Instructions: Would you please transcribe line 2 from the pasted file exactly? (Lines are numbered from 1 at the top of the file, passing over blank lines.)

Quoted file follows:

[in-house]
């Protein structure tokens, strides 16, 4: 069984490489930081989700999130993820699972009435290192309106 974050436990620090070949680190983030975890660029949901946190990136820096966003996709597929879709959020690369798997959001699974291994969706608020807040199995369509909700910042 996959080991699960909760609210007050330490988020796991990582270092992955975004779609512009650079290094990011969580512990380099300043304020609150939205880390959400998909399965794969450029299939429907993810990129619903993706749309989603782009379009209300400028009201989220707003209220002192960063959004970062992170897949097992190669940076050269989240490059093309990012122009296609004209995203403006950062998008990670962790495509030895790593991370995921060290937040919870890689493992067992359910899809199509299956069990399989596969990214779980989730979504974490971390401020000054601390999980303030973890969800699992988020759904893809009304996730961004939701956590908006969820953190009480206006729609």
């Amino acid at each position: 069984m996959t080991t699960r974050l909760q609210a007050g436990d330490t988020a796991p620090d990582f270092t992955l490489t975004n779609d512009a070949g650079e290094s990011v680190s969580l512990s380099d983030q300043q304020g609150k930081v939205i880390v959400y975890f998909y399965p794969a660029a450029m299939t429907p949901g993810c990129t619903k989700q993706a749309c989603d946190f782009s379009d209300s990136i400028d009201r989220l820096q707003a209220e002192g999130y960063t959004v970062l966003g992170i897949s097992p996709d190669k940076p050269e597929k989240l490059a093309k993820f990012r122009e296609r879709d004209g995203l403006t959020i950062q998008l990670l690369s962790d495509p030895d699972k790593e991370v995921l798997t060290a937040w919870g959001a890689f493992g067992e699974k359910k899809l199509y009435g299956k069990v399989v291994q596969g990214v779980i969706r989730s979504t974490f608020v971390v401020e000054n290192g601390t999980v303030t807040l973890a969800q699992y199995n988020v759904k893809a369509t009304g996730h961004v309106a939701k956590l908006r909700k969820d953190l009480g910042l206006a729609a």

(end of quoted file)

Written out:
């Protein structure tokens, strides 16, 4: 069984490489930081989700999130993820699972009435290192309106 974050436990620090070949680190983030975890660029949901946190990136820096966003996709597929879709959020690369798997959001699974291994969706608020807040199995369509909700910042 996959080991699960909760609210007050330490988020796991990582270092992955975004779609512009650079290094990011969580512990380099300043304020609150939205880390959400998909399965794969450029299939429907993810990129619903993706749309989603782009379009209300400028009201989220707003209220002192960063959004970062992170897949097992190669940076050269989240490059093309990012122009296609004209995203403006950062998008990670962790495509030895790593991370995921060290937040919870890689493992067992359910899809199509299956069990399989596969990214779980989730979504974490971390401020000054601390999980303030973890969800699992988020759904893809009304996730961004939701956590908006969820953190009480206006729609």